A clean aquarium doesn’t only look great, but it also helps to preserve the health and happiness of your fish. This is because over time, nitrates and metabolites can build up, which can affect the appearance of your tank and the wellbeing of your pets. Although most fish tank owners purchase filters to help keep the water clean, even the very best versions on the market aren’t sufficient to keep your tank perfectly clean and healthy.

Here is our guide to everything you need to know about cleaning your fish tank.

How often do I need to clean my fish tank?

Exactly how often you need to clean your tank will depend on a number of factors including the size of your aquarium, and the number of fish, type of fish and the filter system that you have. However, there is a general schedule of cleaning activities that it would be beneficial to follow.

Daily: There should be no need to clean your tank daily, but there are some observations that you can make that will help you to understand if your tank is being cleaned often enough to keep your fish healthy. Just watch them for a few moments to make sure that they are behaving normally and aren’t gasping for air or seem sluggish. If they do then you may need to do another partial water change, regardless of how long it has been since the last one.

Weekly: If you have a particularly large tank then you may be able to get away with water changes slightly less often, but for most average-sized tanks, a weekly water change can be extremely beneficial to the health and wellbeing of your fish. To do this you should remove approximately one quarter of the volume of water in the tank, and replace it with treated water. You can use a scraper or sponge to clean off any decorative items that you have in the tank, and use your aquarium vacuum to give the gravel a good clean and remove any dirt and debris.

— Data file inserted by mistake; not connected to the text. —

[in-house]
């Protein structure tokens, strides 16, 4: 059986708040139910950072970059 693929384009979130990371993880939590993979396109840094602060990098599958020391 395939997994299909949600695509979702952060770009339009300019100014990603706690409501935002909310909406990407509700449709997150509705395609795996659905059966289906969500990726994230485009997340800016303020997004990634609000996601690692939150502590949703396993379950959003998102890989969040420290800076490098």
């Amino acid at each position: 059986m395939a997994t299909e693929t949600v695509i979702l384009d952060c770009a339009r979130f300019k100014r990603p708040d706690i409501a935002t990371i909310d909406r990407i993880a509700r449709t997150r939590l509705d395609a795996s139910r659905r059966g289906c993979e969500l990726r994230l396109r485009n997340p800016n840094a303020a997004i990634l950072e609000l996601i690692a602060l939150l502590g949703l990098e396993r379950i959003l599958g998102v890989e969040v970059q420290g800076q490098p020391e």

Monthly: It is important to keep an eye on the levels of ammonia, nitrate and pH levels within your tank and testing them once a month should be sufficient. Ideally they should be pretty steady from month to month, so keep a record somewhere safe so you have something to compare your readings to. Some indications of problems with the condition of your water can include cloudiness, a change in color, or if your fish are behaving abnormally. You should also clean your filter cartridges once a month.

Every 6 months: Twice per year you should complete a deep clean of your tank and all associated equipment. This means unplugging everything and checking it all out to make sure it is in good condition, including filters, pumps, lights and more. Make sure you replace anything that is broken or in poor condition, and use your tools to help remove dust, dirt and more.

What is the best way to clean my tank?

Here is our step by step guide to the best way to clean your tank.

  1. Unplug the heater and filter, and if you are using one, the air plug.
  2. If you have any artificial plants or decorations, remove these too.
  3. Start by cleaning the inside of the glass. There are many different tools that you can purchase to do this job, but a clean facecloth works just as well. Small, gentle, circular motions work best.
  4. Use a gravel siphon to remove around 25% of the water, putting it into a bucket for later disposal. The siphon has some suction and you can utilize this for sucking up any dirt or debris that is sat on the bottom of the tank.
  5. Gently scrub all of the ornamental features that usually reside in your tank, including any artificial plants.
  6. Give the filter pad a thorough rinse using cold, clean water.
  7. Replace the filter cartridge, ornaments and artificial plants back into your aquarium.
  8. Empty the bucket containing the ¼ tank of fish tank water into your bath. Then fill your bucket with tap water and using the thermometer, adjust the water temperature so that it matches that inside the tank.
  9. Add some water conditioner and aquarium salt as per the guidelines on your products. If your aquarium it less than 4 months old you should also add a living bacteria supplement too.
  10. Make sure that all of the salt is completely dissolved by stirring it thoroughly.
  11. Fill your aquarium back up slowly.
  12. If you have a power filter, fill it up with water now.
  13. Finally, plug the heater back in and arrange all of your artificial plants and ornaments in a way that pleases you. Don’t be tempted to put the lights on right away. By keeping it dark for a few hours after a water change and clean, you can reduce the impact of stress on your fish.

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